Instructions and Health Caution
These lessons demand about the same level of fitness, range of motion, and stamina as a beginning yoga class. Some instructions may be ambiguous despite diligent efforts to the contrary, and be subject to harmful misinterpretation. So use your intelligence! You should experience no pain or discomfort whatsoever when doing the lessons correctly! If you have any medical problem or condition which might be aggravated by movement or exercise, consult a medical professional before doing these lessons!
1. Prepare a comfortable space.
Lessons are usually done on a carpet or on one or two folded blankets on the floor. You want a rather firm padded surface that somewhat softens the feeling of your bones against the floor, but which still allows you to feel clearly your contact with the floor. You should have enough room to slide your arms and legs in any direction without hitting anything.
2. Repeat each movement slowly and mindfully.
The movements in these lessons are not physical exercises, to be repeated rapidly or unconsciously. Repeat each movement slowly, generally no faster than one cycle of movement per normal cycle of relaxed breath. Feel your movements. Feel how your intention becomes action. If you take a rocket from point A to point B, you can't learn much on the way. But if you walk or crawl, you'll learn to make a wealth of new distinctions. Learning is the key to change.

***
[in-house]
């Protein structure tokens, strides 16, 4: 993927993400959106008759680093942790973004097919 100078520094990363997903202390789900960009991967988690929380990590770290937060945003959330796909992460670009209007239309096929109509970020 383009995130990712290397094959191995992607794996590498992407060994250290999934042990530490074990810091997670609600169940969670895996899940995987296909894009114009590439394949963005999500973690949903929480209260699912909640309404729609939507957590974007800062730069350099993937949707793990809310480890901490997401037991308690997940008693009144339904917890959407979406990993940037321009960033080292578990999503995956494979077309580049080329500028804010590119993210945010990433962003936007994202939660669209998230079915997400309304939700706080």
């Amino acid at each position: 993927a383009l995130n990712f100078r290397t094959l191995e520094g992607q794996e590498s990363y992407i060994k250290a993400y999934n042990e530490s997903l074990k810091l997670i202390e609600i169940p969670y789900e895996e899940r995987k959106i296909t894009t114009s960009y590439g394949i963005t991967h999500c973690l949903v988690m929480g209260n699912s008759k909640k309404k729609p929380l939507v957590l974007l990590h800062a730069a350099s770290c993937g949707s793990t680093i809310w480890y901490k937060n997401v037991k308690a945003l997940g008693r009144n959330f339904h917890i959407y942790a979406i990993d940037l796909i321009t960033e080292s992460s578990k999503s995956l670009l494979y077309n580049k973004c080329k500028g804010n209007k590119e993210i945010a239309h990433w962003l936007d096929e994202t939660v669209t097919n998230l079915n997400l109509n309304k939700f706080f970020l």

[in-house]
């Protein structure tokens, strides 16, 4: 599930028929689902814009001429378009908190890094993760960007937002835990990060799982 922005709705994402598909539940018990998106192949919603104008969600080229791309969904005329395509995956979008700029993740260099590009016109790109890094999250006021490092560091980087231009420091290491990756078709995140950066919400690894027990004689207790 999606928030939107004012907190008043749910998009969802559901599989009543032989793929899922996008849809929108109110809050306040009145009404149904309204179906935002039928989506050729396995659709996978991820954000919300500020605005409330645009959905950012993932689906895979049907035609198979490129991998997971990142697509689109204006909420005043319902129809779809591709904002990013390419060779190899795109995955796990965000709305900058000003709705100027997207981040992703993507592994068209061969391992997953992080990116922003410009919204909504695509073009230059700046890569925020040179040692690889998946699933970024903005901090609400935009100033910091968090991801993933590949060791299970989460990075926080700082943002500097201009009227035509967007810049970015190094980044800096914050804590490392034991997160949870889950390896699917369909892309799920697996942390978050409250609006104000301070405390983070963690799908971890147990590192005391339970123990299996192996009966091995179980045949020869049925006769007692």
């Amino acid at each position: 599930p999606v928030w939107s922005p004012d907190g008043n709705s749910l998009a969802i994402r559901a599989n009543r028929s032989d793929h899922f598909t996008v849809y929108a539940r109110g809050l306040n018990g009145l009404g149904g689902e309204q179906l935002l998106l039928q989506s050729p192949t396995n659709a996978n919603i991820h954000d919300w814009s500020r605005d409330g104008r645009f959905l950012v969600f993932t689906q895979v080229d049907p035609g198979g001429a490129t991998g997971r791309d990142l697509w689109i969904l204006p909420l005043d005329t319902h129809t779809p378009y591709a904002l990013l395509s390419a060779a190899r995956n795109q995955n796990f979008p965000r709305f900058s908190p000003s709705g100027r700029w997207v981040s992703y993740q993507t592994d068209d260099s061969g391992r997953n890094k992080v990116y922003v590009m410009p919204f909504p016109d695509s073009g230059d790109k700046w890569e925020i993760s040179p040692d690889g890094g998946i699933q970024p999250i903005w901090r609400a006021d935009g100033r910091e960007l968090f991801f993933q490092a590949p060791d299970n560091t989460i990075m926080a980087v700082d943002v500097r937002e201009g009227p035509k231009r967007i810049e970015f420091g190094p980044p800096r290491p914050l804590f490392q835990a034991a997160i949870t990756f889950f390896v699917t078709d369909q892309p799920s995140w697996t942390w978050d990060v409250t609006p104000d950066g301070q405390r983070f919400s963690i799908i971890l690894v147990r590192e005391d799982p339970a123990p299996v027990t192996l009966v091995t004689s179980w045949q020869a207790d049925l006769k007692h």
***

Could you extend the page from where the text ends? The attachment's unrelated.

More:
3. Don't strain.
Although the movements in these lessons are not difficult, there will be some movements you cannot do easily at first. You may be tempted to try harder, to substitute strength and effort for skill and subtlety. Gently resist the familiar temptation to work harder. Rather, search mindfully for ways to make the movements easier, lighter, and more enjoyable. This is very important.
4. Look for the pleasant sensations.
During and after each lesson, you will notice various pleasant changes as your body reorganizes. These may include feelings of relaxation or of letting go, of lightness, or spaciousness, or connectedness; of feeling warmer, or taller, or more whole in some sense; or any other pleasing sensation. Every new and enjoyable experience becomes an arrow pointing toward a more potent future. Your body wants to feel good! These little distinctions will inevitably and unconsciously lead you to change your life to be more comfortable physically, emotionally, and socially.
5. Observe differences.
After each lesson, stand up carefully, bringing any changes in your organization into standing. Then walk around, observing the new feelings. Allow unfamiliar sensations to be present for awhile... Notice how the lesson has changed your familiar experience of yourself. These moments of observation after the lesson are an important part of helping your nervous system to integrate what it has learned.